Sergio’s research


As Swift evolved from GRBs to Time Domain Astronomy also my interests widened accordingly. One of the main bottlenecks of optical imaging survey is the characterisation of the newly discovered transients (at least redshift but also a spectroscopic follow-up). For these reasons, we proposed the Son Of X-Shooter (SOXS)  at an ESO call for new instruments at the NTT. We were selected and are now working hard to build it. Operations are expected to start in 2021.

Recently I became interested in tidal disruption events. First I pull it out of the bag a new model to
explain the peculiarities of GRB 101225A, in terms of a minor body falling onto a Galactic neutron star. The minor body gets tidally disrupted accounting for the peculiarities of the “GRB”. Unfortunately, the model does not work for GRB101225A, but in principle it could work and a similar event might be discovered in wide-field optical surveys. A few months later Swift discovered another jewel: Sw J1644+57, the reactivation of an AGN’s jet caused by the tidal disruption of a star. Recently we found a very peculiar AGN, showing two bright very similar flares, which we interpreted as the first recurrent TDE due to an orbiting star. The next passage is predicted to occur in 2019. Two Nature papers come out from these discoveries.

Since its launch I lead the calibrations of the X-Ray Telescope (XRT), which is the most strategic instrument onboard the Niel Gehrels Swift observatory, providing an accurate position (2-3 arcsec) for almost
every Gamma-Ray Burst (GRB) observed. Calibrating an instrument, by itself, is not a highly rewarding activity in terms of papers (just a few refereed papers and a number of SPIE contributions). However, calibrating the XRT gave me a deep insight into all the problems and technicalities of the instrument, putting me in the best position to exploit its science.  These include single burst papers but also the statistical
analysis of GRB properties and theoretical papers on the emission mechanisms. Among them, there are 9 papers on Nature and 3 paper on Science. One Nature paper has me as the leading author and deals with the first supernova (pinpointed by the GRB explosion) caught in the act of exploding. The observation started less than an hour before the explosion and this is even earlier than the famous 1987A in the Large Magellanic Cloud. In parallel with the high-energy data on GRBs, I am also involved in the optical/NIR follow-up of these high energetic transients.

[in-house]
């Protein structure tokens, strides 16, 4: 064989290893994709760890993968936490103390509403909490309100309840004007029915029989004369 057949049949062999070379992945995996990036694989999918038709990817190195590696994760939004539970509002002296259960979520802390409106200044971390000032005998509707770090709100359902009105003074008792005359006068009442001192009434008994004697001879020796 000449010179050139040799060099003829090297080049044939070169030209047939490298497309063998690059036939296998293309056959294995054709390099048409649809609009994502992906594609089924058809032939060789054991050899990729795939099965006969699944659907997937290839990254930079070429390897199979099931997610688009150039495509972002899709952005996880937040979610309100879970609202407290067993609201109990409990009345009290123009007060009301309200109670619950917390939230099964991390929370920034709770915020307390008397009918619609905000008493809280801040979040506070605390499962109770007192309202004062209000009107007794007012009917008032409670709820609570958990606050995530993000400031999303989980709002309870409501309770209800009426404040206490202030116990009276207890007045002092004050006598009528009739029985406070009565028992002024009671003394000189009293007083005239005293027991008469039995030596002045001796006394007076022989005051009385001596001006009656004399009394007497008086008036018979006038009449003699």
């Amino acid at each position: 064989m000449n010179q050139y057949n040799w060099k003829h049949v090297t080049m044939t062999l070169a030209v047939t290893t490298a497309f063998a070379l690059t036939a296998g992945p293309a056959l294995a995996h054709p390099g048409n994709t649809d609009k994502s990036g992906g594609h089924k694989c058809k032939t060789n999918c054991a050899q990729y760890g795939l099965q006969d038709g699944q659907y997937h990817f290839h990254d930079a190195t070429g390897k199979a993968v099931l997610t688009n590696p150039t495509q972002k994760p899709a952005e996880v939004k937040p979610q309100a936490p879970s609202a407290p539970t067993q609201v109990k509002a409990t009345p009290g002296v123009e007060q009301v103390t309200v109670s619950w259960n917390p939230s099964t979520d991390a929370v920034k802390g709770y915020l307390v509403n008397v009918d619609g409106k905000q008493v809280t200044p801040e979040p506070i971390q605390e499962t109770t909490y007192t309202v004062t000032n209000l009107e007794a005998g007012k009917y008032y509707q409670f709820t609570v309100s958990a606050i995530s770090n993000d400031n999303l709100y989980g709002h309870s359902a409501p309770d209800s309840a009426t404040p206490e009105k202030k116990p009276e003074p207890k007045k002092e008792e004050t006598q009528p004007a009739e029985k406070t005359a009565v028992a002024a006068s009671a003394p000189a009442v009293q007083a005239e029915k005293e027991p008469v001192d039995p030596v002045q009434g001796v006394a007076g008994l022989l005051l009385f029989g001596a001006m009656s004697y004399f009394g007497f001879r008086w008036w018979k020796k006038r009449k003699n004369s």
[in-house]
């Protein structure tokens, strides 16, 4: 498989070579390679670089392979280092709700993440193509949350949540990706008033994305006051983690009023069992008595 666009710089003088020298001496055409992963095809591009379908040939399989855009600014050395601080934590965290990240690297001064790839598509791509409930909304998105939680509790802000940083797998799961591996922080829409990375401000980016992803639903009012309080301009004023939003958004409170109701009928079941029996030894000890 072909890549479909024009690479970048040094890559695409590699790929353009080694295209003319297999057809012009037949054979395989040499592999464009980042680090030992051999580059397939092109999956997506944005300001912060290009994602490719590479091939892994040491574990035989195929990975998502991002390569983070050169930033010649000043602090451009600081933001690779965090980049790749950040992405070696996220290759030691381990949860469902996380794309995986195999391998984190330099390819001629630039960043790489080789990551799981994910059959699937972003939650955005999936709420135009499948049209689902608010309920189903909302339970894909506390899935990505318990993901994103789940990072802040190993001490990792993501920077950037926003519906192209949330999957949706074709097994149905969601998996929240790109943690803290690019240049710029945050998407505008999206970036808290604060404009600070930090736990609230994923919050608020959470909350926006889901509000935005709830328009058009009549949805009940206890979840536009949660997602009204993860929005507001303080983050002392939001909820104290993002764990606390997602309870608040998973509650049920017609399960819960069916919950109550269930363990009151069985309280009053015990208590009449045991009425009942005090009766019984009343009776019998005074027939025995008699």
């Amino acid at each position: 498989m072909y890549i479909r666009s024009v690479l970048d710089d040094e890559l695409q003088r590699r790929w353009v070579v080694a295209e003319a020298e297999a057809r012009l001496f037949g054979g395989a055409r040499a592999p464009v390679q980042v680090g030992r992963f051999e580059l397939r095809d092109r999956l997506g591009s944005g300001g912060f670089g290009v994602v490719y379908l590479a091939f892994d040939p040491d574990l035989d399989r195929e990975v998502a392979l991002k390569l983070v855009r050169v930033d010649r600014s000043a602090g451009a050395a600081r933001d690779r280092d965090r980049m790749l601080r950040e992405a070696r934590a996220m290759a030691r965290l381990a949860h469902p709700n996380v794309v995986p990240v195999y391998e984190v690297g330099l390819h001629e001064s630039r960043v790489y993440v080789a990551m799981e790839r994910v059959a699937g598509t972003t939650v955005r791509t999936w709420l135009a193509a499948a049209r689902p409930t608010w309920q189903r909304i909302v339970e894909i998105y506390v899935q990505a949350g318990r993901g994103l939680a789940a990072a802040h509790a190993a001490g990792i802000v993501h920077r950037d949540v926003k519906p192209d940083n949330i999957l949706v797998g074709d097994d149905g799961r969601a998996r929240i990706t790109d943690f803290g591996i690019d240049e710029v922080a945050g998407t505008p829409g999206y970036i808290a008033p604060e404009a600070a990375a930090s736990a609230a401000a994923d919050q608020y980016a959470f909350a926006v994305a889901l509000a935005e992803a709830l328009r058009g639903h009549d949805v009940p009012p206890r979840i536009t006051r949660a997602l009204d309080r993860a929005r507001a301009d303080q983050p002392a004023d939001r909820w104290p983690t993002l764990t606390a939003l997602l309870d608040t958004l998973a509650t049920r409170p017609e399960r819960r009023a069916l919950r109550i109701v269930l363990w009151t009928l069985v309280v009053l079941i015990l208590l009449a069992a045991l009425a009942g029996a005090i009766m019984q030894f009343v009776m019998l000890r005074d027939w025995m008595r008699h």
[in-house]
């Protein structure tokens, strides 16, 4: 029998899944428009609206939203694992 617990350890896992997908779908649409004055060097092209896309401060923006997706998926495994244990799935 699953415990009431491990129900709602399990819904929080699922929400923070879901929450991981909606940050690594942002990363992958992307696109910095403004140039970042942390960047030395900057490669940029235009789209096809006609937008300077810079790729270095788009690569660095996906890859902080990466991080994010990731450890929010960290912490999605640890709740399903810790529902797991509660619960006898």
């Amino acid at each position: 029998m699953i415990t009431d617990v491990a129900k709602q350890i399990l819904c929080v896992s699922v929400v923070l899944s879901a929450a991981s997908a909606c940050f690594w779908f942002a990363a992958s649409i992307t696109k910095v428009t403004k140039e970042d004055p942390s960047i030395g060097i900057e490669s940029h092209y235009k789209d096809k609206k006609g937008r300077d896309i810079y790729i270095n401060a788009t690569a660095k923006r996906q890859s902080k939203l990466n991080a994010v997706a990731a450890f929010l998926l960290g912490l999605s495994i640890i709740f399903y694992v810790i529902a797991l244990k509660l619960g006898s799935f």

Before my involvement in GRB science, my main research activity was in the study of the accretion onto compact objects, high-energy astrophysics and relativity in general, and it still continues! These studies concentrate on the different accretion regimes that can experiment a magnetic, fastly rotating neutron star when matter accretes onto its surface (ranging from accretion to ejection to the reactivation of a radio pulsar). I wrote a review on these topics more than 20 years ago and it is still copiously cited. In recent years the discovery of transitional X-ray pulsars enormously renewed the interest in the field. These sources confirm the possibility to switch on and off a radio pulsar in a low mass X-ray binary, a possibility that we envisaged long ago. One Nature paper came out of this.

Scientific curiosity took me to undertake the development of a detection algorithm
based on the wavelet transform to detect point as well as extended sources in X-ray images. We systematically applied this algorithm to the entire dataset of ROSAT HRI data creating the Brera Multi-scale Wavelet catalogue of HRI sources (BMW-HRI)including more than 29,000 sources. We also analyzed all sources looking for pulsed signals. We found RX J0806.3+1527 consisting of two white dwarfs orbiting every 321 s.

The algorithm then tailored to Chandra ACIS-I data for which we build the BMW-Chandra catalogue including more than 15,000 sources.

Finally, in close collaboration with the technological group at OAB, I am involved in the theoretical design of wide-field X-ray telescopes. Thanks to my expertise in the mirror design, fabrication and calibration, as well as science exploitation I am (and have been) involved at different levels in a (large) number of foreseen X-ray missions ranging from JET-X, Panoram-X, EXTRA, HEXIT, Simbol-X, Duet, ESTREMO, EDGE, XIAO, Xenia, WFXT, EXIST, NHXM, LOFT, Athena, eXTP, Theseus (maybe I forgot some). I led the Joint UV Survey Telescope (JUST) proposal in response to the ESA small mission call.

And clearly SOXS! This is the new spectrograph for the ESO/NTT. SOXS will start observing the sky in early 2021 and the Consortium will have access to 180n/yr for 5 years to study the transient sky.

(updated February 2018)